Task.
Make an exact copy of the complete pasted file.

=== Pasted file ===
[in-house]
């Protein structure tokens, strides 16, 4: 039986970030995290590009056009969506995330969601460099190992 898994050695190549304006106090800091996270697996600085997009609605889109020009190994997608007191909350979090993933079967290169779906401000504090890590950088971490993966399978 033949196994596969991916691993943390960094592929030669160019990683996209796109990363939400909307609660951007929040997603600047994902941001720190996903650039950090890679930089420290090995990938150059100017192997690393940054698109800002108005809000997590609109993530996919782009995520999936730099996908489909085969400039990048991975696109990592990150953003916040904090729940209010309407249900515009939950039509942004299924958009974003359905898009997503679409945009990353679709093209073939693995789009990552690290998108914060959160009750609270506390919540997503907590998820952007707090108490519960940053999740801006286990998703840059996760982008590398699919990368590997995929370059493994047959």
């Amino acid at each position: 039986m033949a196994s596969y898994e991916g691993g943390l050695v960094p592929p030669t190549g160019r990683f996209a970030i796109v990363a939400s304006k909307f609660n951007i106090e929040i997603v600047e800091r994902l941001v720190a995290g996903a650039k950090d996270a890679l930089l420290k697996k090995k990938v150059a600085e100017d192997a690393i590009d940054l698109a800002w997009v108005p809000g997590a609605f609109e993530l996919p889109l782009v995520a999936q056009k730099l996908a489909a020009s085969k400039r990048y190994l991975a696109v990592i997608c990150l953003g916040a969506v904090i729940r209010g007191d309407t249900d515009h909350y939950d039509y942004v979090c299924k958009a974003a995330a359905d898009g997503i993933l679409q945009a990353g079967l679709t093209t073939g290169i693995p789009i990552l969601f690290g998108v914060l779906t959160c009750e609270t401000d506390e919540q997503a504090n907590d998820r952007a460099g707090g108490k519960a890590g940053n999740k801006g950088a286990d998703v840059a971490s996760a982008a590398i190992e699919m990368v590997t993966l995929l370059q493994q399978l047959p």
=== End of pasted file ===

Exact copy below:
[in-house]
């Protein structure tokens, strides 16, 4: 039986970030995290590009056009969506995330969601460099190992 898994050695190549304006106090800091996270697996600085997009609605889109020009190994997608007191909350979090993933079967290169779906401000504090890590950088971490993966399978 033949196994596969991916691993943390960094592929030669160019990683996209796109990363939400909307609660951007929040997603600047994902941001720190996903650039950090890679930089420290090995990938150059100017192997690393940054698109800002108005809000997590609109993530996919782009995520999936730099996908489909085969400039990048991975696109990592990150953003916040904090729940209010309407249900515009939950039509942004299924958009974003359905898009997503679409945009990353679709093209073939693995789009990552690290998108914060959160009750609270506390919540997503907590998820952007707090108490519960940053999740801006286990998703840059996760982008590398699919990368590997995929370059493994047959």
């Amino acid at each position: 039986m033949a196994s596969y898994e991916g691993g943390l050695v960094p592929p030669t190549g160019r990683f996209a970030i796109v990363a939400s304006k909307f609660n951007i106090e929040i997603v600047e800091r994902l941001v720190a995290g996903a650039k950090d996270a890679l930089l420290k697996k090995k990938v150059a600085e100017d192997a690393i590009d940054l698109a800002w997009v108005p809000g997590a609605f609109e993530l996919p889109l782009v995520a999936q056009k730099l996908a489909a020009s085969k400039r990048y190994l991975a696109v990592i997608c990150l953003g916040a969506v904090i729940r209010g007191d309407t249900d515009h909350y939950d039509y942004v979090c299924k958009a974003a995330a359905d898009g997503i993933l679409q945009a990353g079967l679709t093209t073939g290169i693995p789009i990552l969601f690290g998108v914060l779906t959160c009750e609270t401000d506390e919540q997503a504090n907590d998820r952007a460099g707090g108490k519960a890590g940053n999740k801006g950088a286990d998703v840059a971490s996760a982008a590398i190992e699919m990368v590997t993966l995929l370059q493994q399978l047959p």